June 6, 2008 -- Scientists scouring the skies for radio waves from any extraterrestrial neighbors had an epiphany recently: Assume ET knows about us and wants to make contact.
Under that framework, the best place to look for cosmic neighbors would be around stars that lie more or less along lines of sight of Earth, a region known as the ecliptic, or the plane of Earth's orbit.
From this vantage point, an extraterrestrial civilization would be able to detect Earth as it passes in front of the sun, much the same way scientists on Earth have found planets circling stars beyond our solar system.
The ecliptic encompasses about 3 percent of the sky.
"Our team hopes this is a concept that should lead rapidly to the detection of other civilizations -- if they exist," Johns Hopkins University astronomer Richard Henry told reporters at the American Astronomical Society meeting this week in St. Louis, Mo.
"It's conceptual breakthrough," Henry said. "If the hypothesis is correct, they know Earth exists, and they know there is life on Earth."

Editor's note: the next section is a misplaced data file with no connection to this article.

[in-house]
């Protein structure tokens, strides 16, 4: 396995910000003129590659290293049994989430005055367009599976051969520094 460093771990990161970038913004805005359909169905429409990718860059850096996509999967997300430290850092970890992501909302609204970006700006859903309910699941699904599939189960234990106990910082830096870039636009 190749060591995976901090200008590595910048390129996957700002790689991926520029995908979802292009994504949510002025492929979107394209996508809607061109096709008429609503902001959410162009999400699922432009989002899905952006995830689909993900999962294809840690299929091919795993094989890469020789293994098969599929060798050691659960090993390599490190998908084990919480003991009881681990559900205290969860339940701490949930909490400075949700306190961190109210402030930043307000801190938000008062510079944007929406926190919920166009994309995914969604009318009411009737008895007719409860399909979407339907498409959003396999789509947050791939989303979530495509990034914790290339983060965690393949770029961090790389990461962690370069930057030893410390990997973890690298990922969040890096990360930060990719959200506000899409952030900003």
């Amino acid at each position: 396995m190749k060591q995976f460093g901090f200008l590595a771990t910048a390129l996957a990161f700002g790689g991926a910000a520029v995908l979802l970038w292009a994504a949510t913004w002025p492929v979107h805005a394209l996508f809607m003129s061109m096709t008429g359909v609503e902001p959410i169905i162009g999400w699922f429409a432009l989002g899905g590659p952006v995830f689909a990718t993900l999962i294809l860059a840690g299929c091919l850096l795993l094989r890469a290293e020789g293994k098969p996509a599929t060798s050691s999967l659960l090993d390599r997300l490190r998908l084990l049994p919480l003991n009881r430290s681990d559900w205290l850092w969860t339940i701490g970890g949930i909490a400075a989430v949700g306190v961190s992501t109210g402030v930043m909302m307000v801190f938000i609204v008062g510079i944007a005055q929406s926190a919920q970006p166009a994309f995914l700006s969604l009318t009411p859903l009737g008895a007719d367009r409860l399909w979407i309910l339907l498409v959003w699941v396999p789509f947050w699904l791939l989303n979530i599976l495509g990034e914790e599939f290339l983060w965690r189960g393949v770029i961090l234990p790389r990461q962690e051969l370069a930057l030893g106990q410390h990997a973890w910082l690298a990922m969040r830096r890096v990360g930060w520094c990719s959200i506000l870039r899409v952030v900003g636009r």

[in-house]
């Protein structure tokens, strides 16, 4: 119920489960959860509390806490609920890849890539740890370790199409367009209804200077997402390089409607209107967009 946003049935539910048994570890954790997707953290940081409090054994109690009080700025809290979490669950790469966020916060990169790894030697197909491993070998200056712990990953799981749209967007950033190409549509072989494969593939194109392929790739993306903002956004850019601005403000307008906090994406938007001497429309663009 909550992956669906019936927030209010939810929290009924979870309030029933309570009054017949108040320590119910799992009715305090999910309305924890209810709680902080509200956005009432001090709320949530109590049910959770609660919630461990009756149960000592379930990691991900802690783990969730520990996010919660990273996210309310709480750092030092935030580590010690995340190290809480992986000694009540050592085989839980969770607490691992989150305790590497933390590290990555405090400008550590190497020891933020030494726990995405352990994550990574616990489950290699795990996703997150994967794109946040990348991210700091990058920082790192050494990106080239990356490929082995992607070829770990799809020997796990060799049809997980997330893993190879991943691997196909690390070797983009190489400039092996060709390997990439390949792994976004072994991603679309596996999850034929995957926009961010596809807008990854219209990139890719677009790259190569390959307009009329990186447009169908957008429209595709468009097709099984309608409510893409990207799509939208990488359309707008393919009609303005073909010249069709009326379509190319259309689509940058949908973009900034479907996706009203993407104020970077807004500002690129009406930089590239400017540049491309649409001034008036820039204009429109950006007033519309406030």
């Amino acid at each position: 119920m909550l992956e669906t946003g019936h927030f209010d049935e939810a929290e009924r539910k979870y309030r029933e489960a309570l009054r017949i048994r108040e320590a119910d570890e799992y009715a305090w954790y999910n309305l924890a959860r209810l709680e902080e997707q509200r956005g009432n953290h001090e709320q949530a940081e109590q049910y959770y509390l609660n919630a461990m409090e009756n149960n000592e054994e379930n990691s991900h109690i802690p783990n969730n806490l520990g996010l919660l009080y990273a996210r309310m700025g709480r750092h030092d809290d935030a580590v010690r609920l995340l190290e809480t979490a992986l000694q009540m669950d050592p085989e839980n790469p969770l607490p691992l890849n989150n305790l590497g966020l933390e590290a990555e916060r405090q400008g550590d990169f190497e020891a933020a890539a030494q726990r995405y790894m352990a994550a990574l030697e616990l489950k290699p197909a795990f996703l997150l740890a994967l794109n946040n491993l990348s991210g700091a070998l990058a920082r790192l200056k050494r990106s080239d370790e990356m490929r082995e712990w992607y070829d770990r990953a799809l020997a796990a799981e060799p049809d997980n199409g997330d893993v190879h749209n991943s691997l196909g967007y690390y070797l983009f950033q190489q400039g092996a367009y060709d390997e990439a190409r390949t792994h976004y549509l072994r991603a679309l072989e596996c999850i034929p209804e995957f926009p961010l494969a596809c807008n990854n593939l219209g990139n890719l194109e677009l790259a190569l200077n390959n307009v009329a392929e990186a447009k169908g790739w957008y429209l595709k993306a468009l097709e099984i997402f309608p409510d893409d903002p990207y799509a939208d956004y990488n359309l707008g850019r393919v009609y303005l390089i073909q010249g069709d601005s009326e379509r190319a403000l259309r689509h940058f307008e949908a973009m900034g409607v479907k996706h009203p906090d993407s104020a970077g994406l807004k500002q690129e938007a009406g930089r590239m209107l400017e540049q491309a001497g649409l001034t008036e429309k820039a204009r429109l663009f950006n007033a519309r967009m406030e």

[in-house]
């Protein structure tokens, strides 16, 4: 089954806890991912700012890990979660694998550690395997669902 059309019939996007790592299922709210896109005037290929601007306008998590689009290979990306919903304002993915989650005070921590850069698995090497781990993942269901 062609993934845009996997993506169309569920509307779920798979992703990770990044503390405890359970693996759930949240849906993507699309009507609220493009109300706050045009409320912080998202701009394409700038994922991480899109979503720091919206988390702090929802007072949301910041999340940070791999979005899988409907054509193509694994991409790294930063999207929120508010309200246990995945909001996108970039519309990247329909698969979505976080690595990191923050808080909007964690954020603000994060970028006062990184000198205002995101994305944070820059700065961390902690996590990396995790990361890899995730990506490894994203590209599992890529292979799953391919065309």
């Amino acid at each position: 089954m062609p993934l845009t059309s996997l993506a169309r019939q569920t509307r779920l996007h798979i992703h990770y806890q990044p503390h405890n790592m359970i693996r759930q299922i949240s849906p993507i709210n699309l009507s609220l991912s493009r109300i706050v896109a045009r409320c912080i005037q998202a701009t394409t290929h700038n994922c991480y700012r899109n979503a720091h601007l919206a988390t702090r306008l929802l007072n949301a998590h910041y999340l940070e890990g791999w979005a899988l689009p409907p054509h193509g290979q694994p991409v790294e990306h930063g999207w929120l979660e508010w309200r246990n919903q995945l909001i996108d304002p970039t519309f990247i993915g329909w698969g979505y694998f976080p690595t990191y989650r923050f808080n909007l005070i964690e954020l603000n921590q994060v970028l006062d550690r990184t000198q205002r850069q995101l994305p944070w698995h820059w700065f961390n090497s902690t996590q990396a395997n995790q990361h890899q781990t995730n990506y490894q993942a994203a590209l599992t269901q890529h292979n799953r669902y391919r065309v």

Advanced civilizations would have the tools to make a chemical analysis of Earth's atmosphere, Henry said, which would reveal our planet's atmosphere is rich with water and oxygen.
"The inescapable implication is that Earth has life," he said.
Advocates of the Search for Extraterrestrial Intelligence, or SETI, believe that advanced civilizations would spend the resources necessary to make contact with their cosmic neighbors, particularly those within relatively direct earshot.
"Knowing where to look tremendously reduces the amount of radio telescope time we will need to conduct the search," Henry said.
The California-base SETI Institute is building a dedicated array of telescopes to hunt for alien radio signals. Henry and his team want to use the observatory to comb stars in the plane of Earth's orbit.
The first 42 radio dishes of the Allen Telescope Array were activated in October. Upon completion, the array, which is located in Hat Creek, Calif., just north of Lassen Volcanic National Park, will have 350 dishes.
Microsoft co-founder Paul Allen provided the seed money for the project, which is built around commercially available, 20-foot diameter radio dishes and telecommunications equipment.
Combined, the network has a wide field of view that is ideal for rapid surveys of the sky. Partners in the project include the University of California at Berkeley, the National Science Foundation and several corporate and individual donors.